Optometrist & Novelist Ajay Kr Bhootra talks about the techniques that can help opticians sell Progressive Addition Lenses in a better way
I have experience of selling high value Progressive Addition Lenses as well as coaching and preparing salespeople to do the same for my optical retail stores. My learning from these experiences is what helped me put together useful information for opticians in my book ‘Race For Space’.
Every time a lens manufacturer introduces a new brand of Progressive Addition Lens, most salespersons who participate in the launch programme go back with an enigma, “Oh no, one more new brand, how to convince the customer to buy?”
Though it is good for business, it also creates a new set of difficulties for salespeople who find it hard to engage their potential prospects while selling those new progressive lenses.
Even the experienced fumble and the result is they end up making errors as well as losing out on the customer.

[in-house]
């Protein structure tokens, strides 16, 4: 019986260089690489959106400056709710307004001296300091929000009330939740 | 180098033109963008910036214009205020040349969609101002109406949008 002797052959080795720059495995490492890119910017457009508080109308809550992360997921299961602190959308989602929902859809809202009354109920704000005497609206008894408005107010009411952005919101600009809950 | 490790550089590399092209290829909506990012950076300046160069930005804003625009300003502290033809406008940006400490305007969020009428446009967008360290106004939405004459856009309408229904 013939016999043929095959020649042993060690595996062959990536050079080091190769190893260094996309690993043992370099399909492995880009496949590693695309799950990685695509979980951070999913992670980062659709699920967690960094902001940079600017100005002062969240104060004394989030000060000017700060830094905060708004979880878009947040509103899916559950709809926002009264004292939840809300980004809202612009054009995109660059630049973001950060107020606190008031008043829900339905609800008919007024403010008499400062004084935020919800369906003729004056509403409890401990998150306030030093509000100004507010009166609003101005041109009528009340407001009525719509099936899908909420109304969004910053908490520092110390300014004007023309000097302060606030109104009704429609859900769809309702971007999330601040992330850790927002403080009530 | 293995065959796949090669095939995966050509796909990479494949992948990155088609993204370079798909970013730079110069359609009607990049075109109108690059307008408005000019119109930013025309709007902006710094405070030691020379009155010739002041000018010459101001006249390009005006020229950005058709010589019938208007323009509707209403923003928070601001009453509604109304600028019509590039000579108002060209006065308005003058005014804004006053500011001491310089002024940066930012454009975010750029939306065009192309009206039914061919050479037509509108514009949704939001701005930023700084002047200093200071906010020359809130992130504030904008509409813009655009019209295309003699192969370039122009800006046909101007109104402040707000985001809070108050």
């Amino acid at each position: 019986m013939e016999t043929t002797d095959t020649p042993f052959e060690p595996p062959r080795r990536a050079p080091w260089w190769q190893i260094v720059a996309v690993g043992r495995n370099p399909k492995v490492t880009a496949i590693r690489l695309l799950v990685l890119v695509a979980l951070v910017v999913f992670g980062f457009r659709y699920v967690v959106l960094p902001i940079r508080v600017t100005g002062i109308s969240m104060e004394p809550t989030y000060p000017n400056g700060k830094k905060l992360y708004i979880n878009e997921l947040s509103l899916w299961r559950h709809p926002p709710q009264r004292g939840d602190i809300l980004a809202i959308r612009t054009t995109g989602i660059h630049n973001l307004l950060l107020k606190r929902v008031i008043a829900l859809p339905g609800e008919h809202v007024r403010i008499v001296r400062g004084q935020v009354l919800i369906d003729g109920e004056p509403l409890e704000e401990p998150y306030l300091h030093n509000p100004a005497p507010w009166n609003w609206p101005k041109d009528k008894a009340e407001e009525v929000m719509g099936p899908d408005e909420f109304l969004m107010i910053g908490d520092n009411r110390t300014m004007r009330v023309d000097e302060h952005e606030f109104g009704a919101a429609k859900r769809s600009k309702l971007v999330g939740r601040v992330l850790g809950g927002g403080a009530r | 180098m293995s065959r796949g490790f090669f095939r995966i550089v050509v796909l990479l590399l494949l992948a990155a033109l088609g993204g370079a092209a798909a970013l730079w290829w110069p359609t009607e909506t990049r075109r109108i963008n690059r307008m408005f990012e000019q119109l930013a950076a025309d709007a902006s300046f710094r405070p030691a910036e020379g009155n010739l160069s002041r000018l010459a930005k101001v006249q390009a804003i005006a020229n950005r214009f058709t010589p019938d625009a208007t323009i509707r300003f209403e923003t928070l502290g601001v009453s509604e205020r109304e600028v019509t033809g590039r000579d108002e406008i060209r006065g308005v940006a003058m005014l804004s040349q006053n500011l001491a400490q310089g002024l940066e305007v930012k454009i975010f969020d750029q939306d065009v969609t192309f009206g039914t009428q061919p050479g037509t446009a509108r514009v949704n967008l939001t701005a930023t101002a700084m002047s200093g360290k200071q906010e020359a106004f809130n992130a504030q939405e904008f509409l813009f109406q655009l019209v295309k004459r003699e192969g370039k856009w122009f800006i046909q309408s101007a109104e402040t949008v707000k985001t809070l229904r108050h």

Progressive Addition Lenses: Preferred Choice
Over the past few decades, Progressive Addition Lenses have emerged as the most popular option for presbyopic patients. They offer a cosmetic and optical advantage over conventional bifocal lenses. But at the same time it also carries certain optical limitations inherent to its design.
Advancements in manufacturing technology and unique design approaches have significantly improved the progressive lens designs and their visual performances. The flip side of this popularity is that there are innumerable progressive lens design options in the market. Though researchers can check and analyse these typical design features, it is still impossible for people on the retail front to see and understand all of this.
Mistakes you need to avoid
Here is a look at some of the common mistakes that opticians tend to make when it comes to selling Progressive Addition Lenses.
The whole idea to highlight these mistakes is to ensure that you as the optician are well aware of these errors and consciously take the effort to avoid them.